Images © Marvel Characters, Inc.

I missed this when it came out in 2001, so I was delighted to get this new hardcover collecting the three issue series, with some very short Tales of Asgard stories by Tom DeFalco and Mike Mignola rounding out the package. The book is larger than comics size, about 10 to 15% I’d guess, and printed on glossy stock. More about the reproduction later.

At the beginning of this tale, which takes place on the coast of the North Sea in 912 AD, two boys are scolded by a white-bearded elder, who vows to correct their foolishness with tales of great deeds by the god Thor, revolving around a mysterious stone worn by their tribe’s leader. We soon find out that the Godstorm of the title is an actual thunderstorm which dares to rebel and disobey Thor, incited by Loki of course, and it continues to plague the thunder god through the centuries, with each issue focusing on a different time period, including our own time in the final issue.

Writer Kurt Busiek begins very much in the style of Stan Lee, and artist Steve Rude very much in the style of Jack Kirby in the “Tales of Asgard” stories by those two legends. The writing is fine, but to my taste doesn’t really come alive fully until Kurt starts to stretch and breathe a little, loosening up as the tales unfold, adding more modern writing tropes and dialogue, especially in the final present-day issue. The wrap-up goes back to Stan Lee’s somewhat over-the-top style, but by then we’ve been through enough with the characters that it still works fine.

The art by Steve Rude looks great overall, and I love Steve’s work, so this was a pleasure to see. While he does draw heavily on Kirby, Steve’s own style shows through more and more as the story progresses, and Rude has always declared his debt to Kirby, so it makes sense for him to use a lot of that style, especially here. I have to say Rude’s women are a lot cuter than Kirby’s, too, which is not a bad thing. The only thing I didn’t like about this book is the reproduction of the art on the Rude pages. You have to look close to see it, but when you do look close, the lines are jaggy, meaning the scan resolution was not set high enough. Here’s a close look at one of the balloons—the black lettering on white is where it’s most noticeable:

See how the lines aren’t smooth, but instead broken into little jagged edges? This could have been avoided if the original scans were made at a higher resolution. I’m being picky here, and there’s a good chance many readers might not even notice, but I did, so I thought I should point it out. And, on the original comics it would have been less noticeable. Making the art larger only serves to make this issue more visible.

It’s a minor flaw on an otherwise fine package, though, and I had a fine time reading the book. The Mignola shorts aren’t bad, though mostly I was looking at how Mike’s art style has changed since they were done.

Highly recommended.

7 thoughts on “And Then I Read: THOR GODSTORM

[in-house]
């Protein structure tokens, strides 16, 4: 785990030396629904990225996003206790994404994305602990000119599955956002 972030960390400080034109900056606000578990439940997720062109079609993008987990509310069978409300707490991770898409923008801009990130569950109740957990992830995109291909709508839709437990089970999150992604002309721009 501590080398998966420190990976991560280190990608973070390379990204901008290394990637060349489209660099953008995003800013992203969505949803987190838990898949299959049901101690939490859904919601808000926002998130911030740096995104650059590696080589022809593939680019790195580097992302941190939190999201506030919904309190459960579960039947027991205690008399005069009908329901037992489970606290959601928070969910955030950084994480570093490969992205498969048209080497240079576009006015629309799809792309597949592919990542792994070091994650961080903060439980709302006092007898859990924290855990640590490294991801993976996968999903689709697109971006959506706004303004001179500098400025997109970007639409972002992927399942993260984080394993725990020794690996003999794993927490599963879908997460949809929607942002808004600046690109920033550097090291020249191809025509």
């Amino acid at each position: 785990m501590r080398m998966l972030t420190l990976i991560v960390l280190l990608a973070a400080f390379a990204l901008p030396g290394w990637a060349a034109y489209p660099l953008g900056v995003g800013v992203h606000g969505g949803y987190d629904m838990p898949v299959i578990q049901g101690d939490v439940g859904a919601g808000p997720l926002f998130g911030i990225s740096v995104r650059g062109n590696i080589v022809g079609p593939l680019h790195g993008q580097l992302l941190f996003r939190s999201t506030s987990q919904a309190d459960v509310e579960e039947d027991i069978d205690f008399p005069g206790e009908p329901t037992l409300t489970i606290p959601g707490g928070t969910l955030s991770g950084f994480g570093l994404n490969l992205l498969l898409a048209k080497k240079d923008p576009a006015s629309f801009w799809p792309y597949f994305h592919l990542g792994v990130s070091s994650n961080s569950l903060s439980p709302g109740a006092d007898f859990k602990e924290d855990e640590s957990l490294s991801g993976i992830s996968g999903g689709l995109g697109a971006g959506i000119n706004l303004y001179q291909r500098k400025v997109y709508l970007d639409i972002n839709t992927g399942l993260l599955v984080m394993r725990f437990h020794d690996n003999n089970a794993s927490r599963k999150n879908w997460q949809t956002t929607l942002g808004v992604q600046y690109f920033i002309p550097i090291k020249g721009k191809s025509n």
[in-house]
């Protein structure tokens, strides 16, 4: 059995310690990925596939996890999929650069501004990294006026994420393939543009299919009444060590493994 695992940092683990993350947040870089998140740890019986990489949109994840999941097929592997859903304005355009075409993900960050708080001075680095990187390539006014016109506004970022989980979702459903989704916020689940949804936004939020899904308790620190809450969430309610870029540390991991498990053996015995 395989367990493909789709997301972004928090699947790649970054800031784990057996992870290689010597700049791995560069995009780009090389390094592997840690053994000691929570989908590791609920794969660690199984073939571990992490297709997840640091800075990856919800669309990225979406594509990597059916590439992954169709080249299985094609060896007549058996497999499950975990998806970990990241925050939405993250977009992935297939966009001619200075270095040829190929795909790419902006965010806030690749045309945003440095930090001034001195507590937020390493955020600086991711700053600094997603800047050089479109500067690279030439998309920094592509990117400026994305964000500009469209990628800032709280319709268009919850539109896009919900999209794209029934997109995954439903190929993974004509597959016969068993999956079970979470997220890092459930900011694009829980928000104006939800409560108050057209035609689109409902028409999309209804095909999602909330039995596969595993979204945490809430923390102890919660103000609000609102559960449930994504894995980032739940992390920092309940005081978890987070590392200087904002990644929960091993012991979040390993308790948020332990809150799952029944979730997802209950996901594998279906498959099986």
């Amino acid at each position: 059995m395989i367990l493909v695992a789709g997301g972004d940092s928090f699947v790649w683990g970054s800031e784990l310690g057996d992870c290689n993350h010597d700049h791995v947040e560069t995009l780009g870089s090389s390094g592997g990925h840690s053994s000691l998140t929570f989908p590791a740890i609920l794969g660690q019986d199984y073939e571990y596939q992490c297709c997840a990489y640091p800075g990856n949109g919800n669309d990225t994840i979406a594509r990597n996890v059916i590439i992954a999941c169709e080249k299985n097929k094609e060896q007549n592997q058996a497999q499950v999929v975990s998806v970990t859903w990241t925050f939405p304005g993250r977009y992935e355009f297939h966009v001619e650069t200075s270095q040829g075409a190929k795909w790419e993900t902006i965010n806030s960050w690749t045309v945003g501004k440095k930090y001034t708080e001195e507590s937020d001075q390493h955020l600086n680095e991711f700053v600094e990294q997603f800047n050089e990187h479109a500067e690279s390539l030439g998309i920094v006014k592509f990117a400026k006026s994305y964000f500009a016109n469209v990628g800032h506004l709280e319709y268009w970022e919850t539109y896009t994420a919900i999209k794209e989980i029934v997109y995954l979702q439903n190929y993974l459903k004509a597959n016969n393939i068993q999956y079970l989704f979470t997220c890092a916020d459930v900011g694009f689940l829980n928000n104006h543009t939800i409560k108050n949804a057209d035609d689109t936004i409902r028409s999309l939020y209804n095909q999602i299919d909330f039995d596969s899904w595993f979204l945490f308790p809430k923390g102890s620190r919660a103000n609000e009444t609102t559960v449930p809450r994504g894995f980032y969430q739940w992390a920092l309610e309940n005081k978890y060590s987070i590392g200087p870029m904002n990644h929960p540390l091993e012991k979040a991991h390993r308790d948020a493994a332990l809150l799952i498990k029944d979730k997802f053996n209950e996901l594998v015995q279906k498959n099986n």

1. Ptor


    I think I must go get this now.
    While I’m not a huge fan of THOR, I do appreciate the old Lee/Kirby “Tales of Asgard” stories and LOVE Kurt and “the Dude”!

    As for the size of the book, I just received a HC of “Invaders : NOW”, one of the newest Alex Ross golden-age tributes.
    It is also slightly larger than most comic-sized trades.

    Originally, I thought it was “golden-age” comic sized because of the subject matter.
    Now, I’m wondering if Marvel is trying out a new size for their HCs.

    Off topic I do have a question:
    What is the status of that Man-Thing graphic novel?
    I know that Kevin Nowlan was working on it from the old Gerber script and I thought you were in the lettering stage.
    With Manny in the lime-light as of late, I would think now would be the time to publish that book.
    Any insights?



  2. Todd Post author

    Most of that Man-Thing story is finished and lettered, but we’re all still waiting for Kevin to finish the last batch of pages.

  3. Justin H.


    Thanks for noticing the bad scans on the lettering- I find this in many collections (the first Starman omnibus springs to mind… the Eternals omnibus and doubtless more) but no one ever mentions them! Arrgh!

    PS- No reflection on Godstorm itself, which was neato-keen.

  4. Todd Post author

    Actually, it’s the entire black line art, but it’s most noticeable on the lettering. Don’t know about this one, in some cases the art was a victim of perceived quality standards of the time, which looked okay on newsprint paper, but not on higher quality offset paper. Older art, which was photographed, not scanned, usually doesn’t have this kind of problem, and new art is usually scanned at higher resolutions, also avoiding the problem.

  5. Don

    Hi Todd, your Thor post got me thinking about John Workman, who lettered Thor during the Walt Simonson era. What do you think of his work? How are you two similar? Different? Post idea: I’d also be curious to know what you think of the Thor movie (and the other big comic book movies that will be coming out this summer).

  6. Todd Post author

    John Workman is a friend, and helped me get started with lettering, something I’ve written about before on my blog and website. Haven’t seen Thor yet, and I’m too busy right now to see it this week probably.

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